The breeding animals that you select constitute the basis of your breeding program. So you will want to have good breeding animals. But where do you find them? And what are good breeding animals?
Looking for a good breeding animal starts with looking for a good breeder. But this raises the same questions as above: where do you find a good breeder and what distinguishes a good breeder?
There are no fixed answers to these questions. What one would consider a good breeder, may be deemed a bad breeder by somebody else. But what you should experience with a breeder, is a good feeling! Take the time to get to know the breeder. Visit a couple of times (gives you the chance to see the kittens a couple of times, that is always fun!) and talk with him (her). What are his thoughts about tests, about breeding and all that is involved, how are the cats housed. What is his feeling that you want to breed with his kitten? (Please note: not all breeders allow just anybody to breed with their kittens. Talk this over before you buy the kitten.) If you feel comfortable with each other, then you have made a good start. You don't have to become soulmates, but if your ideas by-and-large agree, then things are falling in place. Do ask for the contract for the kitten, so that you can study it at home. At a next visit you can ask for clarification, and discuss the contract.
Also you can ask other breeders for their opinion on the breeder that you visited. Ask several breeders; one may have a disagreement with the breeder of your kitten, and may therefore give a bad reference. Ask 3 or 4 persons for their opinion. If they all say the same, then you know that the stories are probably true. By the way, a good breeder will also try to get references! Do not be insulted if it turns out that questions were asked about you. The breeder only wants to check whether you told the truth. Also, the breeder can interrogate you when you are visiting. What is your opinion about breeding, what do you know about breeding, about -for instance- genetics, diseases, raising kittens, etc. Some breeders make you feel like you are being challenged by the Spanish Inquisition. But just like you want to know whether you are buying a kitten from a dedicated and sincere breeder, such a good breeder will want to know if he sells the kitten to someone who will be conscientiously and sensibly involved in breeding.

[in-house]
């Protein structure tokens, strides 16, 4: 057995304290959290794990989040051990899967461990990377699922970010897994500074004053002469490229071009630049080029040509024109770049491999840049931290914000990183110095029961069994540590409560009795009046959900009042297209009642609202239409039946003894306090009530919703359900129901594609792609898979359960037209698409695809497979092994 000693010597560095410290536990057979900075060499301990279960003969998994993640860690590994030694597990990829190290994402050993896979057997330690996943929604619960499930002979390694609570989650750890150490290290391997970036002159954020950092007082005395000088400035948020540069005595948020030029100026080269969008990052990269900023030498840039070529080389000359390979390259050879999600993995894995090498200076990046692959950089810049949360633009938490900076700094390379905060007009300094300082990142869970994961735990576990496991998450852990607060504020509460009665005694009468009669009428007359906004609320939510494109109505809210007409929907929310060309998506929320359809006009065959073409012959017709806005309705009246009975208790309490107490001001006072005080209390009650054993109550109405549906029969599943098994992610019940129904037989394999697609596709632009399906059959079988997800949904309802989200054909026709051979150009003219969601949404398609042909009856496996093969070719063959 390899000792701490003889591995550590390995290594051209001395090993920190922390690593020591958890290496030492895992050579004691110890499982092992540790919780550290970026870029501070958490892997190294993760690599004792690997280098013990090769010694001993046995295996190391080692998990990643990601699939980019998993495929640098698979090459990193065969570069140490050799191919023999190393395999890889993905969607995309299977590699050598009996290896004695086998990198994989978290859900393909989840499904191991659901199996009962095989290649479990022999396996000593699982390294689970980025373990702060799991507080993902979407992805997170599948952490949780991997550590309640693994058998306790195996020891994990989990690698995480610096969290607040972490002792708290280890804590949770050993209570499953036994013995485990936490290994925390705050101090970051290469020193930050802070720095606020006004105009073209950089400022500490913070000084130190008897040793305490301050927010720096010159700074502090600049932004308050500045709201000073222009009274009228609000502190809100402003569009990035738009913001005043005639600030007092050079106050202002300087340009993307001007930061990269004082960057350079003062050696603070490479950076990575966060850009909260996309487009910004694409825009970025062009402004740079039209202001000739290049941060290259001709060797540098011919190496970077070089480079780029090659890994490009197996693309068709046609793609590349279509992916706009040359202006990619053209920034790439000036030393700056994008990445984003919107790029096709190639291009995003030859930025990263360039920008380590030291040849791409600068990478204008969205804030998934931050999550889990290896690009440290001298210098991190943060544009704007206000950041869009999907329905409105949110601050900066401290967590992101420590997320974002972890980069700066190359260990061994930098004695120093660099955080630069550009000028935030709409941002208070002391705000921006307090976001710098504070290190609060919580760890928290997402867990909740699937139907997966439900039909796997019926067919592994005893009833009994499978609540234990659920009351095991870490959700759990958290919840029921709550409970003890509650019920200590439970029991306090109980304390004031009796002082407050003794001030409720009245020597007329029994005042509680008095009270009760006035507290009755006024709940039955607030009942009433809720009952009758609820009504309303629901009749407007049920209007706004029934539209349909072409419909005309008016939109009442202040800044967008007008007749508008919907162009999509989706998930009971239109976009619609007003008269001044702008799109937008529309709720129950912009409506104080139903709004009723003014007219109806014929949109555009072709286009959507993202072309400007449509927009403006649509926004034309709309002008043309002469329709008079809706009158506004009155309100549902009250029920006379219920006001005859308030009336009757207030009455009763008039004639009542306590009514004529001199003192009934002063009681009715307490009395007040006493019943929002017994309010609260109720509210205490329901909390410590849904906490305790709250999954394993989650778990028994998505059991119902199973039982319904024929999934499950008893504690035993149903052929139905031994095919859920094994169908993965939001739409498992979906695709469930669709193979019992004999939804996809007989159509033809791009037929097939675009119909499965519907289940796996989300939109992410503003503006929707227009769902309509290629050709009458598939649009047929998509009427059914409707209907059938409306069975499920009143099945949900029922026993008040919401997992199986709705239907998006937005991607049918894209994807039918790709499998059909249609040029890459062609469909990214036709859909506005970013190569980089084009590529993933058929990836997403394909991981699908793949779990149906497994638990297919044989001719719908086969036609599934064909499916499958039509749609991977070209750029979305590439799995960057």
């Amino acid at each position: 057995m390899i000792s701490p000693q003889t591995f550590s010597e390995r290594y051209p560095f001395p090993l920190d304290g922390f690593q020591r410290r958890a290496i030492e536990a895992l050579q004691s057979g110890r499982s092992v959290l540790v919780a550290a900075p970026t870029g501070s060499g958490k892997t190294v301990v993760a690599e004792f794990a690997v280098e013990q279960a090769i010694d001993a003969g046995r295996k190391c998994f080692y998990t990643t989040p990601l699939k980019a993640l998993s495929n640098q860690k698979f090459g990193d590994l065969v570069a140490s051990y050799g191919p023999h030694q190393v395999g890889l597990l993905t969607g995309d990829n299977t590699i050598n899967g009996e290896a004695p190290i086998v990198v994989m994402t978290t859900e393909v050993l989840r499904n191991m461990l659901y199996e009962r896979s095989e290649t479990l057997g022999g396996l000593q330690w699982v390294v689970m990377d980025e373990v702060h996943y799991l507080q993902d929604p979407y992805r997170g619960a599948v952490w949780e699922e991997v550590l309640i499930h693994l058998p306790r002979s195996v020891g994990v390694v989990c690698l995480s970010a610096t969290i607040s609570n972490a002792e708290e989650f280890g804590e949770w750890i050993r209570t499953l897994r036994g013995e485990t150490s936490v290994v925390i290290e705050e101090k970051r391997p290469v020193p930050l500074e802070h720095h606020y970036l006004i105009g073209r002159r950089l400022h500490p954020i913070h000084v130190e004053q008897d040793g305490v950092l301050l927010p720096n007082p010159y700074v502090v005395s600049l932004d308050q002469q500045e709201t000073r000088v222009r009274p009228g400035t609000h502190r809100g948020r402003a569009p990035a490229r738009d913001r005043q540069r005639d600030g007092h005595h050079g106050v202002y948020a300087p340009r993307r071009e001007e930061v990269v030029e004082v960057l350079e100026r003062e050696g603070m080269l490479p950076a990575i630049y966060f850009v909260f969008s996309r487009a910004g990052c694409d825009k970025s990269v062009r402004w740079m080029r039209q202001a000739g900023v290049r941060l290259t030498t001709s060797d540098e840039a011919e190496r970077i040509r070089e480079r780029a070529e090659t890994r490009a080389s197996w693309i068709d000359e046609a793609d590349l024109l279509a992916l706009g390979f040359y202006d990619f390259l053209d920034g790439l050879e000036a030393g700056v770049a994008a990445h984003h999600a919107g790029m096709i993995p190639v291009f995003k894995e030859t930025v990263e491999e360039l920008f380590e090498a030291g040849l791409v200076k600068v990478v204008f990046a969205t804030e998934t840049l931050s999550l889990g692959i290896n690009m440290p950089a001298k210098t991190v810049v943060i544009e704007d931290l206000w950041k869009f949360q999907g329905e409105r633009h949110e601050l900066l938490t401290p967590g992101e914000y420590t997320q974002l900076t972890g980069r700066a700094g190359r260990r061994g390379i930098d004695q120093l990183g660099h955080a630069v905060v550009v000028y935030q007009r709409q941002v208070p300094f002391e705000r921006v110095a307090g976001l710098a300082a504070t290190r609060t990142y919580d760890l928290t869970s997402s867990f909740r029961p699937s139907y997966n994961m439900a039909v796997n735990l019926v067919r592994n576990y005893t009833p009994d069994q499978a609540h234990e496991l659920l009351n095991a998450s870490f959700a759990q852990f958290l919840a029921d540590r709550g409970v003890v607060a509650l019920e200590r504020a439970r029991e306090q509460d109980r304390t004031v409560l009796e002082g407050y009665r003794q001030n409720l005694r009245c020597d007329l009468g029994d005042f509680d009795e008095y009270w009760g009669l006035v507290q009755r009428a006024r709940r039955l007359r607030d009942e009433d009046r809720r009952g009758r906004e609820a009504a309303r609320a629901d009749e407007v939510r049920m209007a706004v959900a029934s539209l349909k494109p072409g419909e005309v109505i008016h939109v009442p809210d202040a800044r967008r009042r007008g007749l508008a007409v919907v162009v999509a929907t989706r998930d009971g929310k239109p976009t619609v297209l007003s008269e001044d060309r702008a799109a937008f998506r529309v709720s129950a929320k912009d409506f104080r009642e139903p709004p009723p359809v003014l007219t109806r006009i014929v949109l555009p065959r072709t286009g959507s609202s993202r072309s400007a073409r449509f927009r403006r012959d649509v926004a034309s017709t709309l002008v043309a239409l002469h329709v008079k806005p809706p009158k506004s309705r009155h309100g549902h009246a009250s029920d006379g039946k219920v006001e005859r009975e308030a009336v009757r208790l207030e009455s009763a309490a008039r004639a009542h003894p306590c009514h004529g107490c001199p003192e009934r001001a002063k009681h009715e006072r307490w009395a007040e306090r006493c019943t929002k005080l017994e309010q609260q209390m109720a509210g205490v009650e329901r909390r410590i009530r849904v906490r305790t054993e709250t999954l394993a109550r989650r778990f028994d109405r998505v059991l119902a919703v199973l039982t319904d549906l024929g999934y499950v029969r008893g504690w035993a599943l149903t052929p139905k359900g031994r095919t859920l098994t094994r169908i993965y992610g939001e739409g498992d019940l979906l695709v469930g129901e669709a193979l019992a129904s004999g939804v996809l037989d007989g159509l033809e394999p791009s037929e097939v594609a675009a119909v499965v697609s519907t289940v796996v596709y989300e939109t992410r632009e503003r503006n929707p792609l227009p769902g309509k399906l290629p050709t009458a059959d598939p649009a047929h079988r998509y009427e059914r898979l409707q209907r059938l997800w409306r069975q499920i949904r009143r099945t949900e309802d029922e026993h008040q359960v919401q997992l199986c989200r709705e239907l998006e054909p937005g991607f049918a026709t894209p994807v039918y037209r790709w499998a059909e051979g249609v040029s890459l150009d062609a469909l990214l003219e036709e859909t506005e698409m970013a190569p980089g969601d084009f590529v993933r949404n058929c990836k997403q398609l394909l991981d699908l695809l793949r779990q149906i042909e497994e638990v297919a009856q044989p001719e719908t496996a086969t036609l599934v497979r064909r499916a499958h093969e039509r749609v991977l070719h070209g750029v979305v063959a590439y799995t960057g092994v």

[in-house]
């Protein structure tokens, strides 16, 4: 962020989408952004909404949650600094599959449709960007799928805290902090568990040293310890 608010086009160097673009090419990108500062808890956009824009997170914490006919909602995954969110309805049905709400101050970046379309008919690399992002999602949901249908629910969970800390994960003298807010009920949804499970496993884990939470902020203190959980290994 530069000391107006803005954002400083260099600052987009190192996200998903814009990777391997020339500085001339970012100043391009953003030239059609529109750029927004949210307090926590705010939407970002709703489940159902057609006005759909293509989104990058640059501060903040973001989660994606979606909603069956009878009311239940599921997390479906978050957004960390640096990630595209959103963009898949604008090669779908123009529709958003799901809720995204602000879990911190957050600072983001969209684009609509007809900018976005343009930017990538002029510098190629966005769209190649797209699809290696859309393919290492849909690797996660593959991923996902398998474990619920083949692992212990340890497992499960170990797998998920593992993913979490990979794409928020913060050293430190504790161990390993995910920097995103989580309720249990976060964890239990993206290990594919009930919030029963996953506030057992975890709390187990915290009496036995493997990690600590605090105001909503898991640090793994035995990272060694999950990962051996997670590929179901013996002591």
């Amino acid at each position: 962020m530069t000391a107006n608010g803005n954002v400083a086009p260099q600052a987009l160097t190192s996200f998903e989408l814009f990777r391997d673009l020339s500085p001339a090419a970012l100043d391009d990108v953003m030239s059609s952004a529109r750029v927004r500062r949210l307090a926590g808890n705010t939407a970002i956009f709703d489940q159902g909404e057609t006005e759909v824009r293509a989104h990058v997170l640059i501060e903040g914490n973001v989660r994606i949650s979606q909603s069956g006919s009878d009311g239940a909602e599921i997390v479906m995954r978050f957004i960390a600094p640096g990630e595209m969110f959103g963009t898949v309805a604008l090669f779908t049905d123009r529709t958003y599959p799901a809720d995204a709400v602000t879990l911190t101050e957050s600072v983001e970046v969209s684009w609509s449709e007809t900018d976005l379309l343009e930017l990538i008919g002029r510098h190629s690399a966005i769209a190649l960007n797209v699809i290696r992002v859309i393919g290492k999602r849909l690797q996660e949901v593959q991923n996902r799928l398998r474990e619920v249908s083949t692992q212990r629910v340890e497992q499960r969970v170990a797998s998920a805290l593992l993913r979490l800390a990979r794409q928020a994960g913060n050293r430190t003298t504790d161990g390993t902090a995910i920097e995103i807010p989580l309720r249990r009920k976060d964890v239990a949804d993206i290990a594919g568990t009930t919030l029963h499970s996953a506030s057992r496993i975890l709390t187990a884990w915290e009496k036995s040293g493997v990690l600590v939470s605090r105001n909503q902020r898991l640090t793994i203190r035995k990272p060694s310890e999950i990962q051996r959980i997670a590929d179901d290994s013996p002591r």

The final choice
OK, you found a good breeder and you want to buy a kitten from him (her). Then the question arises: which kitten do you want? Study the cats that that breeder has. Decide from which cat (or combination) you want a kitten. This does not mean that that is the kitten you will get ... the breeder has his own breeding goals, and together you will have to determine whether your plans harmonize with one another. If this is not the case, then still you may be the better for it: maybe the breeder has better plans than you had. Another possibility is that the breeder likes the plans that you present. But in any case it shows that you thought about what you want.
The selection of which animal you choose can be based on varying criteria. It differs per person, but also depends on the breed that you chose. If you want to breed Maine Coons or Norwegian Forest cats, then it is possible that aside from other considerations, you would also like to have a kitten of a special colour. But if you want to breed Russian Blues, then colour will not be a selection criterion.
A criterion that applies to everybody is: what animals have most breeders in my neighborhood. You will have to cooperate with other breeders regularly to get ahead towards your breeding goal. You will have to buy cats from other breeders, or mate your cat with somebody else's stud. If you buy a kitten that is related to the cats of the breeders in your neighborhood, then you will not easily find a suitable partner for this cat.
Finally: don't take hasty decisions. If everything works out, this kitten will be the founding cat of your breeding programme. That is why you look for the very best kitten that you may get. Reason enough to -if need be- wait half a year or a year for the right kitten, isn't it? You can use that time to further study your breed, and everything that is related to breeding!